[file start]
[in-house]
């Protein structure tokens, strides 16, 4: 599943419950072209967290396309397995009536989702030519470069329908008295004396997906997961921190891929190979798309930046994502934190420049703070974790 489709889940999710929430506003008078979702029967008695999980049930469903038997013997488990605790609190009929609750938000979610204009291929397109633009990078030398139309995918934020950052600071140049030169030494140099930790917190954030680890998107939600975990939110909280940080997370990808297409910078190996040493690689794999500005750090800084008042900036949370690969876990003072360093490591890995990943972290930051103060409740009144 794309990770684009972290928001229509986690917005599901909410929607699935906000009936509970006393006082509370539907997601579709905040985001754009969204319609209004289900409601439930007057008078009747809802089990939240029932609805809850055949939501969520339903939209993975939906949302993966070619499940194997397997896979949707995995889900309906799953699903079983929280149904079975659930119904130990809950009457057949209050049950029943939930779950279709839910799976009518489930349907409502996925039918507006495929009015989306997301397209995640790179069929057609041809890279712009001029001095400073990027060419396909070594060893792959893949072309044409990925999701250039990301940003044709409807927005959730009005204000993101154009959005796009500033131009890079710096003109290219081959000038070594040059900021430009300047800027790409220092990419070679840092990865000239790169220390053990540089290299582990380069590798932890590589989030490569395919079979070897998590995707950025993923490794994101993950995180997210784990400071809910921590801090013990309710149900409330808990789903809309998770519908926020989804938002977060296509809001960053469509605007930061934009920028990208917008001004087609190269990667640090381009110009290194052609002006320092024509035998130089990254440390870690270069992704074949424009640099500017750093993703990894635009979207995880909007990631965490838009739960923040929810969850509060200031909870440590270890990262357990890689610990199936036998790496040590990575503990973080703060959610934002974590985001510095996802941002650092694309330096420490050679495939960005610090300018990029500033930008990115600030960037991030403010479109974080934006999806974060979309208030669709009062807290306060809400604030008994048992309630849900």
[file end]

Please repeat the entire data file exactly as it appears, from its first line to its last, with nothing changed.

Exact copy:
[in-house]
């Protein structure tokens, strides 16, 4: 599943419950072209967290396309397995009536989702030519470069329908008295004396997906997961921190891929190979798309930046994502934190420049703070974790 489709889940999710929430506003008078979702029967008695999980049930469903038997013997488990605790609190009929609750938000979610204009291929397109633009990078030398139309995918934020950052600071140049030169030494140099930790917190954030680890998107939600975990939110909280940080997370990808297409910078190996040493690689794999500005750090800084008042900036949370690969876990003072360093490591890995990943972290930051103060409740009144 794309990770684009972290928001229509986690917005599901909410929607699935906000009936509970006393006082509370539907997601579709905040985001754009969204319609209004289900409601439930007057008078009747809802089990939240029932609805809850055949939501969520339903939209993975939906949302993966070619499940194997397997896979949707995995889900309906799953699903079983929280149904079975659930119904130990809950009457057949209050049950029943939930779950279709839910799976009518489930349907409502996925039918507006495929009015989306997301397209995640790179069929057609041809890279712009001029001095400073990027060419396909070594060893792959893949072309044409990925999701250039990301940003044709409807927005959730009005204000993101154009959005796009500033131009890079710096003109290219081959000038070594040059900021430009300047800027790409220092990419070679840092990865000239790169220390053990540089290299582990380069590798932890590589989030490569395919079979070897998590995707950025993923490794994101993950995180997210784990400071809910921590801090013990309710149900409330808990789903809309998770519908926020989804938002977060296509809001960053469509605007930061934009920028990208917008001004087609190269990667640090381009110009290194052609002006320092024509035998130089990254440390870690270069992704074949424009640099500017750093993703990894635009979207995880909007990631965490838009739960923040929810969850509060200031909870440590270890990262357990890689610990199936036998790496040590990575503990973080703060959610934002974590985001510095996802941002650092694309330096420490050679495939960005610090300018990029500033930008990115600030960037991030403010479109974080934006999806974060979309208030669709009062807290306060809400604030008994048992309630849900």